The art of plumbing estimation
Misquoting clients can mean you are already on the backfoot before picking up a spanner. Having a consistent estimation procedure in place is just good business. Andy Farrell explains.
“I would prefer to pass on a project and lay on a beach somewhere, than to under quote the job and work myself bankrupt,” Andy says.
Estimating or quoting, is fundamental for any plumbing business to be successful in a service based business as potential clients will almost certainly request a quote from you prior to awarding a project. If the job has been priced correctly, then it is fair to say you’ll make a decent proﬁt.
Get it wrong, and you may lose money and unfortunately, in some cases, much more. The competitive landscape of the plumbing industry has evolved over the past few decades. Clients and builders alike are highly motivated to reduce costs and seek value for money when building a project, sometimes accepting the lowest submitted price in order to achieve a set budget.
This practice can be to the detriment of the plumbing contractor. As the margins get tighter and projects become more ﬁercely contested, it becomes much harder to successfully
bid for a project.
In recent years, I have been invited to submit tenders for projects only to ﬁnd out over 20 other plumbing companies are competing for the same contract. The chances of winning the contract are slim, and then to make a fair and reasonable proﬁt becomes extremely concerning.
So, what’s the solution to reducing the risk of falling into the trap of under-quoting projects? Simple: be consistent and know your bottom line. Implementing a comprehensive estimating system that you have conﬁdence in is vitally important, especially if you aim to achieve accurate quotes on a consistent basis.
Consistency can only be achieved through experience, practice and proliﬁc record taking. It’s like anything else in life, ‘practice makes perfect’ and estimating is no exception. It is very important that you give careful consideration when deciding which method of pricing is suitable for your business.
Here are six key features a good system should include:
- Accuracy: have conﬁdence in the submitted price
- Eﬃciency: the system should be quick to use
- User friendly: anyone with minimal plumbing and/or computer skills can use it
- Flexibility: can modify a rate to suit each project
- Good reporting: complete speciﬁc project break down
- Transparency: see how each cost has been calculated
There are a few diﬀerent ways plumbers price a project, each have their advantages and disadvantages. The most common is educated guessing. This is when you look at the project and from past experiences of a similar job; you throw a number at it and wait for the builder to tell you if you are “on the money”.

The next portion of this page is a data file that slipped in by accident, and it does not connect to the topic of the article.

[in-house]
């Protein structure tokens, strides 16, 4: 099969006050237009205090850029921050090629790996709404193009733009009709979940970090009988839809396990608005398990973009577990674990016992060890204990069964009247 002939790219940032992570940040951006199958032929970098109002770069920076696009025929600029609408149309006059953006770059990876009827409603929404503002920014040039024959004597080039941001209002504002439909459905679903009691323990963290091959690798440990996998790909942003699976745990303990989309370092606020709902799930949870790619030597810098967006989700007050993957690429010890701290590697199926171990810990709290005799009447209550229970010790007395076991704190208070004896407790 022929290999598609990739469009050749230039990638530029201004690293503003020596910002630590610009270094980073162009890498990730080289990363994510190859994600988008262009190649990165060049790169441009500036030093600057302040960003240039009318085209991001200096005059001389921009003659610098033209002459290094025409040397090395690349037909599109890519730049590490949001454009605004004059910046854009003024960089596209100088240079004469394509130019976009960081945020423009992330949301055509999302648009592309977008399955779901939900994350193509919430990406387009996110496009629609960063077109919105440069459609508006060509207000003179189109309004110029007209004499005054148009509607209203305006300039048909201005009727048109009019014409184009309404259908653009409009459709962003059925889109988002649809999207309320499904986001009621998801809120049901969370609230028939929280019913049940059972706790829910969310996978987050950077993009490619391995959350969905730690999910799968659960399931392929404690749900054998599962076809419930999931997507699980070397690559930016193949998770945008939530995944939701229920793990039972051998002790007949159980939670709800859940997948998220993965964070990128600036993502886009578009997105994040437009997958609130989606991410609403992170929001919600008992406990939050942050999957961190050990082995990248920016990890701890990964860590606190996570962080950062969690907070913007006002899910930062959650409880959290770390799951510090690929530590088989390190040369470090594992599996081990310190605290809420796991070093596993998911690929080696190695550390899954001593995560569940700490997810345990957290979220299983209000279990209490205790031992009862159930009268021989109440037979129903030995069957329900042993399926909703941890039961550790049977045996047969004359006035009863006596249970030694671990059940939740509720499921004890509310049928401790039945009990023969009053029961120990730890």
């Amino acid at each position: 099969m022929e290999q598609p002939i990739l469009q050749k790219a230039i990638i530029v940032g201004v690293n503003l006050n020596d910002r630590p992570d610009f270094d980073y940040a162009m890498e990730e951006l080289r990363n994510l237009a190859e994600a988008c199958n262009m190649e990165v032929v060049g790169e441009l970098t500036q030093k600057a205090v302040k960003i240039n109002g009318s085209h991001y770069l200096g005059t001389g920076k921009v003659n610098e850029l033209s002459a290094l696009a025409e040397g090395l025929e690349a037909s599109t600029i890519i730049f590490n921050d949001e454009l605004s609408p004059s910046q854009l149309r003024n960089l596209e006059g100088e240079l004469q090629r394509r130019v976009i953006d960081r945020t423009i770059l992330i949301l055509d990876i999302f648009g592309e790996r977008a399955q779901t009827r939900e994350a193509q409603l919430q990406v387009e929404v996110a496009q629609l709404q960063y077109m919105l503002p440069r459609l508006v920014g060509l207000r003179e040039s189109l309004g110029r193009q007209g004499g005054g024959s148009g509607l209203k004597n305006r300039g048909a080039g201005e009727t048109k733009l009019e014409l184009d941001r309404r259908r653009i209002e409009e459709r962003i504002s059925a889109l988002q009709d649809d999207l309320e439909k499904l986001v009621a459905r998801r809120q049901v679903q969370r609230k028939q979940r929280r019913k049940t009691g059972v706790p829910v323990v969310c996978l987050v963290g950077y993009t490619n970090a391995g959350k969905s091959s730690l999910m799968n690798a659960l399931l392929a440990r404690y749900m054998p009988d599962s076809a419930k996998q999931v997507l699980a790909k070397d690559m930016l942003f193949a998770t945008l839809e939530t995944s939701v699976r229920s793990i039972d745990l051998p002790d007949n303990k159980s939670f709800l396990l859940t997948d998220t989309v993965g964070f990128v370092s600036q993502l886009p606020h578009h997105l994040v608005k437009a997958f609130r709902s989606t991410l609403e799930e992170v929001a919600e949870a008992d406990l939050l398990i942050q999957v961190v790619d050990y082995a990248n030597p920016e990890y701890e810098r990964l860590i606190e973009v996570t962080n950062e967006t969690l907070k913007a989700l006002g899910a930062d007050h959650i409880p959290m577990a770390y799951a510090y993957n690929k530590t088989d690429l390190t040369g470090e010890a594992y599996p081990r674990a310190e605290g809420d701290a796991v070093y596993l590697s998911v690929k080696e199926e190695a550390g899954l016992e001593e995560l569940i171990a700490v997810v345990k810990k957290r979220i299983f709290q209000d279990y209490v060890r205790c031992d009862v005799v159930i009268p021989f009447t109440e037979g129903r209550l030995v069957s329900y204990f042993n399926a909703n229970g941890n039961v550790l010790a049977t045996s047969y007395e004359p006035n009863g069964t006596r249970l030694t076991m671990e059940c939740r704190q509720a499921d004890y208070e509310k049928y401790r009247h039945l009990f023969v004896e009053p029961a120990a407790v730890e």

Personally, this is a very cavalier form of quoting, as it’s impossible to know the projected proﬁt margin. Another is per point pricing. This where the total number of ﬁxtures (points) are tallied and multiplied by an amount resulting in the project price (eg. 150 points x $2,500.00 = $375,000.00).
These methods of pricing are quick and easy, but are thwart with danger as they don’t take into consideration the diﬀ erent requirements of each project. The most accurate form of estimating is the ‘standard rate method’ as it creates a consistent benchmark for each individual component of the project.
The advantage is that each standard rate can be easily modiﬁed (if required) to suit the diﬀerent site/project conditions. This type of pricing is quick, accurate, ﬂexible and completely transparent.
How the standard rate method of quoting works
STEP 1: Measure a complete take-oﬀ for the project and enter the details/quantities into an estimating program. This will result in having the ‘ﬁrst cost’ of the project, which is the cost to install all the required works (labour, materials, excavation and backﬁll).
STEP 2: Add the ‘preliminary costs’ of running the project (supervision, wet weather, ﬂ oating equipment, etc). This is usually entered as a percentage (from my experience around 8% should cover the prelims).
STEP 3: Add your businesses ‘overhead cost’ (cost of running your business verses the turnover) and add it as a percentage. An average sized plumbing business may have an overhead cost of around 14%, but your accountant can give you this information. The total of the above (ﬁ rst cost, preliminaries and overheads) is the absolute bottom line of the project.
STEP 4: The ﬁnal and most important step of the entire process is to calculate and add the projected proﬁt you wish to make on the project (for the sample below we are using a 10% proﬁt margin). This is entered as a percentage, which will calculate the dollar amount of the expected proﬁt.
Here is an example of a project mark-up breakdown:
From the above information, you now know what the project will cost you to complete (in the sample above, it is $307,800). Therefore, if the builder says that you can have the job for $300,000 you instantly know that you would lose a projected amount of $7800 if you take the project.
Alternatively, you may be happy to reduce the projected proﬁt amount to secure the job and aim to negotiate better prices from your suppliers. This just gives you the conﬁdence to know your bottom line and to walk away from an undervalued project.
It’s important that you have conﬁdence in your pricing system and remember that practice makes perfect.